Basic Filmmaking: The Silent Film

Carlos Siguion-Reyna

This is a DIRECTING course.  The basics of narrative visual language are studied in class and practiced through five two-minute non-dialogue EXERCISE FILMS that explore the following:

  • Basics of Visual Storytelling (shot, master, classic coverage, point of view, cutaways, character, action/reaction, relationship/interaction, parallel action, location, opportunity for angles, meaningful details, slow disclosure)
  • The Frame/Mise-en-Scene (composition, depth, design, space, blocking, lighting, locations, costume, props, lenses, transitions, continuity, storyboard)
  • Movement (telephoto or wide lens, slow or hectic, background in development, moving camera, moving master, movement of actors in front of camera, movement of and through light, chase, screen direction)
  • Casting/Performance (truthful and present, stylized vs. realistic, relationships, crowd scenes, activity vs. action, close-up)
  • Sound (diegetic, non-diegetic, psychological impact, music, voice-over, narrative fix)

Towards the end of the course, each student will direct his KEYSTONE PROJECT:  a seven-minute silent digital film.  To this end, the student is expected to write a script draft for this film before the first day of class, and is required to submit it on the first day of class.  He may consult the professor regarding continuing development of this script through the first three weeks of the course.  This seven-minute keystone project shall be a narrative film, not an experimental film, not a “mood piece” or a “tone poem”.  The project shall be shot on exterior locations and shall use sound effects but not music.

Viewing of clips by master directors, basic reading, and classroom discussions will provide a framework for the heart of the course, which is film production.

The purpose of the course is to challenge the student to find his/her own cinematic voice within the basic, commonly understood language of narrative film.  The approach is similar to that of a Fine Arts laboratory.  While we aim for a basic mastery of the classic conventions and tools of the film director, we also expect that students explore, with genuine artistic seriousness, the personal and formal variations that lead to discovery of one's own style.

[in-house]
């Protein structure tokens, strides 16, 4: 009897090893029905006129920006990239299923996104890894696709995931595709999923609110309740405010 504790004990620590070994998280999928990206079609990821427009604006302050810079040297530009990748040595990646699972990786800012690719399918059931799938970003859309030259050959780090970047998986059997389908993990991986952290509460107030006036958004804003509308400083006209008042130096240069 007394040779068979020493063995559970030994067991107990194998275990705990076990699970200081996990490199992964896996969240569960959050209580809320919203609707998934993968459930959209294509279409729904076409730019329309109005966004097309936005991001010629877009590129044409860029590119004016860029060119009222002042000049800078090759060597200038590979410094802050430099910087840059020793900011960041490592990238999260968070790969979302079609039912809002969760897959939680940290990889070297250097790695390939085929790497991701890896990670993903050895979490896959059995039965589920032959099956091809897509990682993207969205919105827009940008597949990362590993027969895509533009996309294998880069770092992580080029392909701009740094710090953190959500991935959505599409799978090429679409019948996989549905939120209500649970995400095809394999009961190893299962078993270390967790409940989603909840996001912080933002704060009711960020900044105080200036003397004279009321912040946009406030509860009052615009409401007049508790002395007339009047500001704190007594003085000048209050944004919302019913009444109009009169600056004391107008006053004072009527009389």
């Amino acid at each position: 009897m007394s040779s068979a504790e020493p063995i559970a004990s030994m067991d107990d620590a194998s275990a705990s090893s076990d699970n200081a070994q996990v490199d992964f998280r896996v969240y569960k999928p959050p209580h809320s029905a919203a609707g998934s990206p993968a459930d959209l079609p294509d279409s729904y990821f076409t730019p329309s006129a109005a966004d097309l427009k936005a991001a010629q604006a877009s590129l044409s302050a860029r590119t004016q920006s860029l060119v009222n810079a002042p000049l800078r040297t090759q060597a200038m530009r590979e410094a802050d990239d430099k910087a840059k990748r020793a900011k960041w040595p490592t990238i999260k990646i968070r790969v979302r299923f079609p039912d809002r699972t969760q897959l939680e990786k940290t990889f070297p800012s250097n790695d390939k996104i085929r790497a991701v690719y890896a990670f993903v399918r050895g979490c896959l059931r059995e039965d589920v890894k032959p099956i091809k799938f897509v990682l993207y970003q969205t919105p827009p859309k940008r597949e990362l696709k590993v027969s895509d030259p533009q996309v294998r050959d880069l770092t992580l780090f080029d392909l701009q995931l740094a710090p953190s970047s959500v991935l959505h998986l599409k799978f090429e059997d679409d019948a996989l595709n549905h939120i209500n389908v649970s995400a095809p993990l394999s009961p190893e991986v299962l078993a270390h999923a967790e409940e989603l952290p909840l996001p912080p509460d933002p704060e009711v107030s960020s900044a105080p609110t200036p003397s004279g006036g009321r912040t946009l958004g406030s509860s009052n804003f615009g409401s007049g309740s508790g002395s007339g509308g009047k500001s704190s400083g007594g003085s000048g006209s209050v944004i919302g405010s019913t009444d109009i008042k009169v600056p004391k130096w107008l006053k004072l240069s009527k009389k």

Students will take the initiative to embrace and work with the various (and collaborative) resources that are available to the filmmaker: sound and image, motion, light, character, story—these are not the end, but the tools that the serious filmmaker masters in order to make his work live.

Brief Description

  1. Professor:  Carlos Siguion-Reyna
  2. Format:  lectures, shoots of at least five short film exercises (2 minutes each), screenings of existing film clips and student film exercise shoots above; capstone project: each student shoots short film script (7-12 minutes)
  3. No. of Students:  15 students maximum
  4. Class Schedule:  24 May – 2 July 2016 (TTHS), 9:30 AM – 12:30 PM
  5. Requirements:  Graduate Level
  • Production equipment for shoots (at least five basic equipment packages: camera, lights, sound kit, etc.);
  • Students must know an editing software or get editors who know the software;
  • Every student must come in with an existing short script that will be shot by student crews;
  • Student crews to be composed from within class or from recruitment from other students outside class;
  • The crews should have shooting experience;
  • Students may use professional crews but will shoulder the expenses for their work. 

CinemalayaCultural Center of the PhilippinesEcolink Inverstments, Inc.FDCP